It didn't take long for investors to see the first deal of 2013, and it's an interesting one. Rental car giant Avis Budget (Nasdaq:CAR) is acquiring Zipcar (Nasdaq:ZIP) in an all-cash deal that will vault Avis into the car sharing market, while ending an emerging growth story that was marked by both significant potential and unrealized expectations.

Guide To Oil And Gas Plays: We've got your comprehensive guide to oil and gas shales in North America.

The Deal to Be
Assuming that the deal goes through, Avis will be acquiring Zipcar in an all-cash deal worth more than $490 million. At $12.25 per share, Zipcar shareholders are getting a roughly 49% premium to last year's close.

There are a few different ways to assess this deal. On one hand, while this take-out price is at an almost 50% current premium and more than doubles the company's early November lows, it's a far cry from the high $20s seen on Zipcar shares back in 2011. On the other hand, the deal represents a greater than 30 times multiple to likely 2012 EBITDA (even as adjusted EBITDA rose 42% in the third quarter and analysts are looking for 25 to 50% growth in EBITDA in the coming years).

What Avis Is Getting
Zipcar has been one of the pioneers of what is called "car sharing." In essence, car sharing is an answer to the high costs of car ownership in urban areas and the reality that urban dwellers don't make active use of their vehicles during the week (many of those in cities like New York and Washington who own cars still use public transportation for commuting to work and/or nearby errands).

With car sharing, members can get access to cars only when they need them and not pay for access they do not need or cannot use. Traditional car rental services like Avis, Hertz (NYSE:HTZ) and Enterprise charge by the day and so a person who needed a car for just a few hours is stuck paying a full-day rate. With Zipcar, though, the user can pay by the hour - leading to potentially substantial savings.

Zipcar didn't invent the car sharing concept in 2000, but they were among the first to approach it with a serious business model, and the company was arguably the first to achieve legitimate scale with the concept. Since then, however, rivals like Hertz, Enterprise and U-Haul have entered the market. That has put pressure on the company, and the shares have weakened on concerns relating to slower member acquisition (and the cost of that acquisition), slower usage growth patterns and overall profitability.

Why Do This Deal?
This could be an interesting growth opportunity for Avis, and one that is arguably less tied to the economically-sensitive business travel and leisure travel rental car markets. For starters, Avis brings a much larger fleet to the table, and this arrangement could be an answer to an overlapping problem - Zipcar has been held back, in part, by not having enough cars for the weekends, while rental companies like Avis are often stuck with excess inventory on weekends (when business travel is down).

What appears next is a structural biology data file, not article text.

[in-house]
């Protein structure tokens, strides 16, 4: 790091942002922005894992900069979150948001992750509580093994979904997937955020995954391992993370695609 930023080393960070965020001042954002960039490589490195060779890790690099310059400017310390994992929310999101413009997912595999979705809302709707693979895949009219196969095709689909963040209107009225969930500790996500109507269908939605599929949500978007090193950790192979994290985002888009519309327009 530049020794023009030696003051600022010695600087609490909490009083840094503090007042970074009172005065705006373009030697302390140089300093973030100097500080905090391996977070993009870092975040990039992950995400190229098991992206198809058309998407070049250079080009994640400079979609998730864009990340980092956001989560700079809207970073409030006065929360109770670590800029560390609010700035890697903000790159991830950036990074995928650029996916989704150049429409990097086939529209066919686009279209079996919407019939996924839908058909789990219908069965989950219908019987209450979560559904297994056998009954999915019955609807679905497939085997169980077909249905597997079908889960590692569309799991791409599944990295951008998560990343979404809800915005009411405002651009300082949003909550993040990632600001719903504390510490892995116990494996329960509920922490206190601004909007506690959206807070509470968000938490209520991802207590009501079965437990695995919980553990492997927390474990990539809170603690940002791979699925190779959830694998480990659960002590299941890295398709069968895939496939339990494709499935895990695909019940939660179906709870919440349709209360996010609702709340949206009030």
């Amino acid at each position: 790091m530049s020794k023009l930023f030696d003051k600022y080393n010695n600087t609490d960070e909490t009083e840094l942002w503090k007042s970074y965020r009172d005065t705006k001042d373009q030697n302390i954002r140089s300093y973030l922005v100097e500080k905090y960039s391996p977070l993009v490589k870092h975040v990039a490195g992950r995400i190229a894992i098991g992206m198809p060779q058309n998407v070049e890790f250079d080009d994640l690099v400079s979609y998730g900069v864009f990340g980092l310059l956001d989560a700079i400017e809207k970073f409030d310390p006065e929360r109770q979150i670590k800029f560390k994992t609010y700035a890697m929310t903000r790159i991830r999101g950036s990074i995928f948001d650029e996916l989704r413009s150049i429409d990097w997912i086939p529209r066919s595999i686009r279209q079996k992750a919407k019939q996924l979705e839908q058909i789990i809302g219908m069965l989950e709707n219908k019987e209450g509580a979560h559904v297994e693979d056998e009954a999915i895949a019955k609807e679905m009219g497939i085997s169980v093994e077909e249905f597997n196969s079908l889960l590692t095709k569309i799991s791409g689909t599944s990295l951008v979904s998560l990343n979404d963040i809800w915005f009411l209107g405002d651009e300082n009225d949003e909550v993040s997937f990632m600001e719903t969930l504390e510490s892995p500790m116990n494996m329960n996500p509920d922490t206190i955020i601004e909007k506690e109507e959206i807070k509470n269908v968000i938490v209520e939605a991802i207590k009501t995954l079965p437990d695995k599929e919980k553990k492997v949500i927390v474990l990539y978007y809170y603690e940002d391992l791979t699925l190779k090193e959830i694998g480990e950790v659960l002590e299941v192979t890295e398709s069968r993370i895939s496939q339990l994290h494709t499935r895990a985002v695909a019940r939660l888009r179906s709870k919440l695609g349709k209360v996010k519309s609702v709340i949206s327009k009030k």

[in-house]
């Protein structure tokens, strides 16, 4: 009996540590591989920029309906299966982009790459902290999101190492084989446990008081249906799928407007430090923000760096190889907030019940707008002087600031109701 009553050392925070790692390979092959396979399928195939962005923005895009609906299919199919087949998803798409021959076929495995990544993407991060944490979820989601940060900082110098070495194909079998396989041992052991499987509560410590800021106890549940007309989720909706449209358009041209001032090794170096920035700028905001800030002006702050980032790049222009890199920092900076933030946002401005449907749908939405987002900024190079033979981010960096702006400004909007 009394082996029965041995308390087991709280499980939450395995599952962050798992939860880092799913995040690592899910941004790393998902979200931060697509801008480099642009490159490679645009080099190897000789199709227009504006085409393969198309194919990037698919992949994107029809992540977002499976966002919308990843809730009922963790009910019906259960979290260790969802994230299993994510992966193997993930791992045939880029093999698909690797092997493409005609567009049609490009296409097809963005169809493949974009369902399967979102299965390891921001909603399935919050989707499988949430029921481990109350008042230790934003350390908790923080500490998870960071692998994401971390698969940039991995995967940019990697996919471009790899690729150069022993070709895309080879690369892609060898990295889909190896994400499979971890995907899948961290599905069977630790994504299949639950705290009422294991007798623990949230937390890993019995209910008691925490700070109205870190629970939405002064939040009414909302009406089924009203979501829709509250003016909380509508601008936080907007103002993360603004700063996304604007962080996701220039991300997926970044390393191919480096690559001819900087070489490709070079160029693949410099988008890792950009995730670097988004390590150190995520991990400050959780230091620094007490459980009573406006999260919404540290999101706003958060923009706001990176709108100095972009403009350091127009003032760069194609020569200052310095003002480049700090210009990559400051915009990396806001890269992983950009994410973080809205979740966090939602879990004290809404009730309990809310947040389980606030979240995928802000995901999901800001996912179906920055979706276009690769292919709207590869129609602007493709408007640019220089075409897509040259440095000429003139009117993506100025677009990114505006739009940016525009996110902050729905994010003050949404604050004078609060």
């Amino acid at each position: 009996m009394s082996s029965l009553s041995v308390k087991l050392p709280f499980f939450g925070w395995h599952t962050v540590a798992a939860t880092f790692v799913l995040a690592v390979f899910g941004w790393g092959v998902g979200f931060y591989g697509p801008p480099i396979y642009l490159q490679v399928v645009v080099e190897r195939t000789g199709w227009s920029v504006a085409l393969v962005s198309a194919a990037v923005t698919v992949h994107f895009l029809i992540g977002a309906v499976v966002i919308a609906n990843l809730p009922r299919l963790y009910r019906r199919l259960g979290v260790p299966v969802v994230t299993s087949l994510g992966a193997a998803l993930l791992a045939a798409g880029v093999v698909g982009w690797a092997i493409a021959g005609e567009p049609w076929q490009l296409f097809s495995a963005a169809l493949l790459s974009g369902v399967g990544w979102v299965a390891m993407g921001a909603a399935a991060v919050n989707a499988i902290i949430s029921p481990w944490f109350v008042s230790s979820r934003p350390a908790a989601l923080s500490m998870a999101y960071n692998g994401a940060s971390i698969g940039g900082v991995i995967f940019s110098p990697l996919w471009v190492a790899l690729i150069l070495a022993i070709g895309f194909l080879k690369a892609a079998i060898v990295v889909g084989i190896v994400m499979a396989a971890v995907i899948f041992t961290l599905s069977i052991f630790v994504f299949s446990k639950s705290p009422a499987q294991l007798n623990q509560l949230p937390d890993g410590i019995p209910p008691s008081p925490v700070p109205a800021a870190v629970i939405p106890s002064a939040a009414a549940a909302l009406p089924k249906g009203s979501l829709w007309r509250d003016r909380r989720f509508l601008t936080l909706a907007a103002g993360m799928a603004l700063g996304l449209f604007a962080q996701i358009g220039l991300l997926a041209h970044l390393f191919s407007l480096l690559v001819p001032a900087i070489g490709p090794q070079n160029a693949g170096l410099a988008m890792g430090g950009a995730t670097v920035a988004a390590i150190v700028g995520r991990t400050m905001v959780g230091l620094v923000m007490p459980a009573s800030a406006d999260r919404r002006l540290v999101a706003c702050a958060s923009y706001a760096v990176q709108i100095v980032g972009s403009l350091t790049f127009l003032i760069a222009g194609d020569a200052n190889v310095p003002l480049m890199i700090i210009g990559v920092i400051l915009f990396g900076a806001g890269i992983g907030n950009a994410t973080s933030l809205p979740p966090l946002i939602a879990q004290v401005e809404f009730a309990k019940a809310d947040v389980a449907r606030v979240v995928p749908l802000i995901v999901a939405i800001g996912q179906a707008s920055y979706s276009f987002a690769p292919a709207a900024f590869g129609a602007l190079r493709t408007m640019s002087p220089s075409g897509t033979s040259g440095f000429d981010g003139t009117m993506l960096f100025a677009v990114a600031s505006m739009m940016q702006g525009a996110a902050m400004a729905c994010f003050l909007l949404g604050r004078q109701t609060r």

I do wonder, though, if Avis will maintain some of what helped Zipcar stand apart. Zipcar has long since known it can't compete with rental car companies on fleet costs, so it has instead looked to compete on the quality of its IT systems and the "user experience" - making sure that people get the cars they want, when and where they want them and without a lot of hassle.

As anybody who has done a lot of business travel can attest, customer service and logistics are not generally where the rental car companies outperform. Consequently, I will be curious to see how Avis handles Zipcar's differentiated back office capabilities and how it integrates/maintains the "face" of Zipcar with the advantages and needs of Avis.

SEE: Analyzing An Acquisition Announcement

Is This a Good Deal?
I suspect that long-suffering Zipcar shareholders who have ridden this name down into the single digits will argue that this deal significantly undervalues Zipcar.

At the risk of stating the obvious, that question hinges on what you believe Zipcar's likely revenue trajectory is going to be. Earlier in 2012, Zipcar surprised and disappointed the Street with an unexpected revenue growth slowdown and many analysts slashed their long-term growth rate assumptions as a result.

On the basis of a long-term revenue growth rate near 10% and a long-term free cash flow margin in the low-to-mid teens (which seems generous given the company's fleet needs to support that revenue growth), I believe the shares are worth around $11 - arguing that this is a very fair deal. Bump that revenue growth assumption to 12% (and hold the margin steady), though, and the fair value jumps to $14.

The Bottom Line
While Avis does keep the upside if Zipcar's growth re-ignites, it also takes on all the downside that Zipcar cannot improve its customer acquisition costs or utilization rates. All in all, I believe this is a fair deal for both parties - it de-risks an unproven model for Zipcar shareholders, while giving Avis a new growth opportunity.

At the time of writing, Stephen D. Simpson did not own any shares in any company mentioned in this article.